- self – "self-service"
selpeu (셀프 [sel.pʰɯ]) < self
- sense – "tact, wit"
senseu (센스 [sen.s͈ɯ]) < sense
- sign pen – "marker pen"
sain-pen (사인펜 [sa.in.pʰen]) < sign + pen
- skin-scuba – "skin diving and scuba diving"
seukin-seukubeo (스킨스쿠버 [sɯ.kʰin.sɯ.kʰu.bʌ]) < skin + scuba
- soul food – "comfort food"
soul-pudeu (소울푸드 [so.ul.pʰu.dɯ]) < soul + food
- villa – "small-sized condominium"
billa (빌라 [pil.la]) < villa
- webtoon – "webcomic"
weptun (웹툰 [wep̚.tʰun]) < web + cartoon
- service – "free/on the house"
seobiseu (서비스 [sʌbisɯ]) < service
Loanwords from JapanEdit
Many loanwords entered into Korean from Japan, especially during the Japanese forced occupation, when the teaching and speaking of Korean was prohibited. Those Konglish words are loanwords from, and thus similar to, Wasei-eigo used in Japan.
A simple example would be how the meaning of the English word "cunning" changes when used in a Konglish sentence. In South Korea, keonning means cheating, as the loanword was adapted from Japanglish kanningu (カンニング), which means "cheating". Konglish words may or may not have a similar meaning to the original word when used, and a well-known brand name can become a generalized trademark and replace the general word: older Korean people tend to use the word babari ("Burberry") or babari-koteu ("Burberry coat"), which came from Japanese bābari-kōto (meaning "gabardine raincoat") to refer to all trench coats. Coats made by Burberry are called beobeori-koteu (버버리 코트), rather than babari-koteu in Korean (as the brand name, entered to Korean language directly from English, is Beobeori).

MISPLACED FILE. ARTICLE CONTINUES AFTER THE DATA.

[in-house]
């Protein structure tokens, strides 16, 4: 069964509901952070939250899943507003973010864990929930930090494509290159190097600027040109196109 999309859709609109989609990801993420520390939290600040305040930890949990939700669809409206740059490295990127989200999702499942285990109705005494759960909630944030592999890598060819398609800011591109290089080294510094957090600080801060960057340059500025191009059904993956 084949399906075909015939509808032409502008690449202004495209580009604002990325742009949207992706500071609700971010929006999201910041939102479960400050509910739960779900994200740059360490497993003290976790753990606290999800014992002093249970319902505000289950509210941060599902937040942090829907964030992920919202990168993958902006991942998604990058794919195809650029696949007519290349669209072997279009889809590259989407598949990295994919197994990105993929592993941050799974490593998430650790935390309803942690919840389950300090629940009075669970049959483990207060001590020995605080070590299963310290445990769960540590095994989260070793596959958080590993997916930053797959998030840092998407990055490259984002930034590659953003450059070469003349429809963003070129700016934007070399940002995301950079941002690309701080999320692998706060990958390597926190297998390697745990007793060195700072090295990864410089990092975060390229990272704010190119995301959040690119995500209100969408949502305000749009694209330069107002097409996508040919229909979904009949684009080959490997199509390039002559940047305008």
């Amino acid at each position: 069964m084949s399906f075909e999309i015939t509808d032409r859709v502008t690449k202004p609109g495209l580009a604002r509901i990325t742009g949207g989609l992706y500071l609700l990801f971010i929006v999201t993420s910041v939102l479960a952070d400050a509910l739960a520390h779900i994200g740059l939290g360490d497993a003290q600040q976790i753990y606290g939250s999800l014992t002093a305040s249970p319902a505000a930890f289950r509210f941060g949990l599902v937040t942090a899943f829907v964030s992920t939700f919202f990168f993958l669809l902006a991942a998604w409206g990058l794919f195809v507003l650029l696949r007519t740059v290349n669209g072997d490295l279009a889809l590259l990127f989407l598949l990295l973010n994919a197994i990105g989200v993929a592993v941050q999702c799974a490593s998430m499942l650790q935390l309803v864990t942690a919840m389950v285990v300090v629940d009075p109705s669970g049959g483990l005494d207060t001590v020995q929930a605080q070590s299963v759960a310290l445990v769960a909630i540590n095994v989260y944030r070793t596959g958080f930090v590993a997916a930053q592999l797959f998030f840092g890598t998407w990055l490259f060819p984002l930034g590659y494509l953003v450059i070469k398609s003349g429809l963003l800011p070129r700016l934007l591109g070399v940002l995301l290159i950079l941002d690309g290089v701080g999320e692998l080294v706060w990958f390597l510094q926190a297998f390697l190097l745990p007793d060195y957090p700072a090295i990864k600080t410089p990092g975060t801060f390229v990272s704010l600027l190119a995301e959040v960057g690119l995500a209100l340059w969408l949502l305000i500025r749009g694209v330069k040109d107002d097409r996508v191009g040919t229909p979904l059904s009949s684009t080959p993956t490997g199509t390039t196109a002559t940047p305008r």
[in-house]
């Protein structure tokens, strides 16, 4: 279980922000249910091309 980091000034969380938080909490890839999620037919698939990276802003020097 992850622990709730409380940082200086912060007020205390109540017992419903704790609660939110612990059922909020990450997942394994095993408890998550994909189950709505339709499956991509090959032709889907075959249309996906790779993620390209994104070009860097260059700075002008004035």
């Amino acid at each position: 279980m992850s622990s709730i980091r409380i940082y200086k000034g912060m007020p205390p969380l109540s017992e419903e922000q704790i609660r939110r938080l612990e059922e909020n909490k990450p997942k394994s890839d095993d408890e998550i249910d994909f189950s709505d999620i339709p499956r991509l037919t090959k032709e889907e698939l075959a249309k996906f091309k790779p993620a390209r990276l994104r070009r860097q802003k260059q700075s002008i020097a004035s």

Compared to Japanese, both English and Korean have more vowels and permit more coda consonants. Oftentimes when Japanesized English words enter into the Korean language, the "original" English words from which the Japanglish words were derived are reverse-traced, and the words undergo de-Japanesization (sometimes with hypercorrection).
- ad-balloon – "aerial advertising balloon"
aedeu-beollun (애드벌룬 [ɛ.dɯ.bʌl.lun]) < ado-barūn (アドバルーン [adobaɾɯꜜːɴ]) < ad + balloon
- after service, A/S – "customer service", "warranty"
apeuteo seobiseu (애프터 서비스 [ɛ.pɯ.tʰʌ.sʌ.bi.sɯ]) < afutā-sābisu (アフターサービス [aɸɯ̥taːsaꜜːbisɯ]) < after + service
- apart – "apartment building"